Critics call them Noddy courses, but more and more students are opting for highly vocational study
Budding lawyers are tapping other talents in a bid to find a life beyond the law, writes Harriet Swain.
Of the 14,000 law graduates and 2,000 people on law conversion courses each year, just 65 per cent go on to legal practice courses or training for the bar. Only about 36 per cent get training contracts or pupillages and still fewer attain tenancies.
As a result, the Department for Education and Employment has commissioned work into encouraging law graduates to view their degrees more flexibly.
John Bell, who is heading the research team, said: "We are making our students aware of the broader range of skills they are acquiring during their legal studies which they can then articulate to employers in a wide range of disciplines - not simply law."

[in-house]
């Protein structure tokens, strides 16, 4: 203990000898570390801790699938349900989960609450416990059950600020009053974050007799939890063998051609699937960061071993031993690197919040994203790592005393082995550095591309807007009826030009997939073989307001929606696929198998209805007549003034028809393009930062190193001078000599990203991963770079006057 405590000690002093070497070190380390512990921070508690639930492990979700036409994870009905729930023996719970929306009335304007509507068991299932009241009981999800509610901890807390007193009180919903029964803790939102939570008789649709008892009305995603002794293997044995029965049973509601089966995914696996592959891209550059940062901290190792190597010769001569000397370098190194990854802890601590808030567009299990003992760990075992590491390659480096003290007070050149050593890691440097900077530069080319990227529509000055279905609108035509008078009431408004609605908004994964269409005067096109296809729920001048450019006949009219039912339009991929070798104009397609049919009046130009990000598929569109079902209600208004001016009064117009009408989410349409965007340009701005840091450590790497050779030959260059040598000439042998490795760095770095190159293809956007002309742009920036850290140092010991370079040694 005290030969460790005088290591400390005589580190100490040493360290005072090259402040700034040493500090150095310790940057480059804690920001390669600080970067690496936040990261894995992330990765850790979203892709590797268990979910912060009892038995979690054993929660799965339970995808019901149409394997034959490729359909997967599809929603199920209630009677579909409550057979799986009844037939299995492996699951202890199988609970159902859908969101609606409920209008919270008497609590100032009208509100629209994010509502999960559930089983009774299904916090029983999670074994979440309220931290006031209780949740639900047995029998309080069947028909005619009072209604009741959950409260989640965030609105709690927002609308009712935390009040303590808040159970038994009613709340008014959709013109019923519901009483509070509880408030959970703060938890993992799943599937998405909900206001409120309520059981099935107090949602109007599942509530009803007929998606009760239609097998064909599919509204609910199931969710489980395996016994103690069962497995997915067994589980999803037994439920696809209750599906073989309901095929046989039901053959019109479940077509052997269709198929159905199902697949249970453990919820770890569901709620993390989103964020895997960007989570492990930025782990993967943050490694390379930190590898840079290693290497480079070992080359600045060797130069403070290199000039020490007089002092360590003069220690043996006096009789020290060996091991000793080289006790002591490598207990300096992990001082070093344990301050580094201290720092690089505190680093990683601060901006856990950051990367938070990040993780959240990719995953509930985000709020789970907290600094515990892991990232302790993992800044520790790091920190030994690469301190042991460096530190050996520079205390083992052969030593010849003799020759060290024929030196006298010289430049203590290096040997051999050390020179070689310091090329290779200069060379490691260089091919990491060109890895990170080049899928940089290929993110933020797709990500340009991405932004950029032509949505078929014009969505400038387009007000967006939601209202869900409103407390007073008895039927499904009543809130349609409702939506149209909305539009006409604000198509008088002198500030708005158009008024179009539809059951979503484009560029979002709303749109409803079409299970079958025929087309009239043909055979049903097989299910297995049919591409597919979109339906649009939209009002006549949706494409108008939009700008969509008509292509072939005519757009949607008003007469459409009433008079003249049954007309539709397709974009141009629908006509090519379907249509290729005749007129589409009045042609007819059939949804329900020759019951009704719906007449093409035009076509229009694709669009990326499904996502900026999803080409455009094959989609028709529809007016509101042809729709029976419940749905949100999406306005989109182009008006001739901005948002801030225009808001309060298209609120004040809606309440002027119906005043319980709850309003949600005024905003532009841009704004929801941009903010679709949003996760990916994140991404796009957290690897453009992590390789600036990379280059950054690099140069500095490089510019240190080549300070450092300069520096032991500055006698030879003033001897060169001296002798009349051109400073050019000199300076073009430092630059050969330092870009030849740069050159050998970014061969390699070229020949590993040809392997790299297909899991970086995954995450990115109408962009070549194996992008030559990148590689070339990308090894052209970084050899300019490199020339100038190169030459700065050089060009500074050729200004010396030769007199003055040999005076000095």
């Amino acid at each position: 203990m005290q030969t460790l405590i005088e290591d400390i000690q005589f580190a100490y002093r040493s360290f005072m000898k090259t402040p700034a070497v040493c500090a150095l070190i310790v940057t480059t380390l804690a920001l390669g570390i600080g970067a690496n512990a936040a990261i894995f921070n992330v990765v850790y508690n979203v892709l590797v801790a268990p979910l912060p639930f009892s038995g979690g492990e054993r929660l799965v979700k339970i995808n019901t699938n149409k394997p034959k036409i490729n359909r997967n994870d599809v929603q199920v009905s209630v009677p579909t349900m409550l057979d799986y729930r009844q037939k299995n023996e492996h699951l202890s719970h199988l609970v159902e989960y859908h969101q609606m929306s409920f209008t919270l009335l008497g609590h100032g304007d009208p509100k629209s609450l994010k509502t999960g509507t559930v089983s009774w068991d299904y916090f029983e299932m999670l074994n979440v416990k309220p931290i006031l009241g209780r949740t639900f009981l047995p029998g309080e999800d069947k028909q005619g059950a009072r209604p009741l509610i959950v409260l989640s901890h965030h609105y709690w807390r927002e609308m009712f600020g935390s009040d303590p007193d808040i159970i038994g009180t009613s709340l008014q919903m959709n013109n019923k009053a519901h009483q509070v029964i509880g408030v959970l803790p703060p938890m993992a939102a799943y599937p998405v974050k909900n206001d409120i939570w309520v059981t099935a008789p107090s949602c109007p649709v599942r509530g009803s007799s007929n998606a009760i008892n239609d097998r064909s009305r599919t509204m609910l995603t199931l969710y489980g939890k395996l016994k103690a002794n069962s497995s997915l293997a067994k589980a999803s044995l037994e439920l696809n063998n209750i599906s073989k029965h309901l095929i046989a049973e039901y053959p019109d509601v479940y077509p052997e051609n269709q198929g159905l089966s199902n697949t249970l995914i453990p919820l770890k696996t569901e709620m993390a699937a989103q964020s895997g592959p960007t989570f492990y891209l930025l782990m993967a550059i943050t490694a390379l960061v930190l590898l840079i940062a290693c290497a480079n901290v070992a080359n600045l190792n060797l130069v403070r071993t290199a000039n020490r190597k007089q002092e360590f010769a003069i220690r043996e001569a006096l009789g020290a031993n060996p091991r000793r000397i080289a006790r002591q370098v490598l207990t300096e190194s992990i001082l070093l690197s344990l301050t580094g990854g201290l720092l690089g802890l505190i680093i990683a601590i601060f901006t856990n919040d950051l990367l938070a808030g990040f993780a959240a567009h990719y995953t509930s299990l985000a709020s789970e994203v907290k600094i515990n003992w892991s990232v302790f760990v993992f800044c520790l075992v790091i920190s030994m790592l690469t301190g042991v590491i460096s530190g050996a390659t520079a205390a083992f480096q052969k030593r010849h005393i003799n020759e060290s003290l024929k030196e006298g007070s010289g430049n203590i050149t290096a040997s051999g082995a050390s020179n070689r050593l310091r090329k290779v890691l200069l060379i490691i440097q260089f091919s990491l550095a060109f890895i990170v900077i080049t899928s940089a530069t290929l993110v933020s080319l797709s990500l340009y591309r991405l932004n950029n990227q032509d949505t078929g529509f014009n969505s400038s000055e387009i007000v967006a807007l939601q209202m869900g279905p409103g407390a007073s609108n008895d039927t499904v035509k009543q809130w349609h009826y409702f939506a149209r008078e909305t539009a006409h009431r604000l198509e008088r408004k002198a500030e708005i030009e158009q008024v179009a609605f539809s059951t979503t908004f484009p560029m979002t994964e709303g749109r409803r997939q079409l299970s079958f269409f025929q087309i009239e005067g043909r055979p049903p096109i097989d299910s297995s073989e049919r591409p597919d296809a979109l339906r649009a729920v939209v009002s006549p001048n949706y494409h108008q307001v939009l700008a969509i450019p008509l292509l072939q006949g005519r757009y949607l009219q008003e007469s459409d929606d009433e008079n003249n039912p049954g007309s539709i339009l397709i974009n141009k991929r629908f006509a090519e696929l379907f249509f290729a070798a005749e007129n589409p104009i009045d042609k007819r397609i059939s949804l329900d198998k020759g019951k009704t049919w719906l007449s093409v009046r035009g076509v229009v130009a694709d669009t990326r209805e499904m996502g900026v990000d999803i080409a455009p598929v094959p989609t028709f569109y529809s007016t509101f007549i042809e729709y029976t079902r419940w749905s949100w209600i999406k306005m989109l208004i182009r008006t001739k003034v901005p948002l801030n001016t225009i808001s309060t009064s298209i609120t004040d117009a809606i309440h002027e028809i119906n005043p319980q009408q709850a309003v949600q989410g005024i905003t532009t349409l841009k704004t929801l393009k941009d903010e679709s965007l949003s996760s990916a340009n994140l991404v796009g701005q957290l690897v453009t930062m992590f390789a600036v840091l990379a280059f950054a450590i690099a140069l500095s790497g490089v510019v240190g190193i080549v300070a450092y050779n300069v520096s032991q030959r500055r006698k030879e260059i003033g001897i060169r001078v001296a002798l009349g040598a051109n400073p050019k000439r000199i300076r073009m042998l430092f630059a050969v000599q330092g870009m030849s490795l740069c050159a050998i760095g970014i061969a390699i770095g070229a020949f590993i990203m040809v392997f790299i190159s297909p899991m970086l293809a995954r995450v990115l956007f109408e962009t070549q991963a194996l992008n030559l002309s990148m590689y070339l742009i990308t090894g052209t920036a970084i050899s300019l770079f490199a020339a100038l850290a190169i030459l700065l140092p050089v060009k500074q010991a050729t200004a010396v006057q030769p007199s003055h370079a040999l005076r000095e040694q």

The two-year project has concentrated so far on studying examples of good practice such as at De Montfort University. There a skills certificate is used by all courses. Each course must explain the skills elements they involve and students receive a certificate on completion.
Newcastle University has a scheme whereby students have to show satisfactory performance in skills such as oral or group work.
HEFCE has sponsored pilot schemes in Bristol, Southampton and the University of the West of England to develop transferable skills ideas in law and social work.
Judith Thomas, manager of the self- assessment in professional and higher education project, based at Bristol University, is working with small groups of students who discuss their work critically.
When students arrive, they develop a record of the skills they have and which ones they want to develop or improve.